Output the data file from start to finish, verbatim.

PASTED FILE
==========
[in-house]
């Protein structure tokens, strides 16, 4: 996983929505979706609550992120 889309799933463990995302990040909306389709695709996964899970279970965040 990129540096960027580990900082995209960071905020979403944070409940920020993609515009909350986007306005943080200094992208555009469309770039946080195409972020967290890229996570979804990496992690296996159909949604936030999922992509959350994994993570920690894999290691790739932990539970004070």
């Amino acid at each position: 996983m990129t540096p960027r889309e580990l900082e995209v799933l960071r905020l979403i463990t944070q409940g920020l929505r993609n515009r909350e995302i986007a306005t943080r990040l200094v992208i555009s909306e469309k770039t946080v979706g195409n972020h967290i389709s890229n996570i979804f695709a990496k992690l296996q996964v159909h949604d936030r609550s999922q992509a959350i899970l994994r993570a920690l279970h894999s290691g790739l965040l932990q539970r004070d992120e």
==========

[in-house]
């Protein structure tokens, strides 16, 4: 996983929505979706609550992120 889309799933463990995302990040909306389709695709996964899970279970965040 990129540096960027580990900082995209960071905020979403944070409940920020993609515009909350986007306005943080200094992208555009469309770039946080195409972020967290890229996570979804990496992690296996159909949604936030999922992509959350994994993570920690894999290691790739932990539970004070």
């Amino acid at each position: 996983m990129t540096p960027r889309e580990l900082e995209v799933l960071r905020l979403i463990t944070q409940g920020l929505r993609n515009r909350e995302i986007a306005t943080r990040l200094v992208i555009s909306e469309k770039t946080v979706g195409n972020h967290i389709s890229n996570i979804f695709a990496k992690l296996q996964v159909h949604d936030r609550s999922q992509a959350i899970l994994r993570a920690l279970h894999s290691g790739l965040l932990q539970r004070d992120e």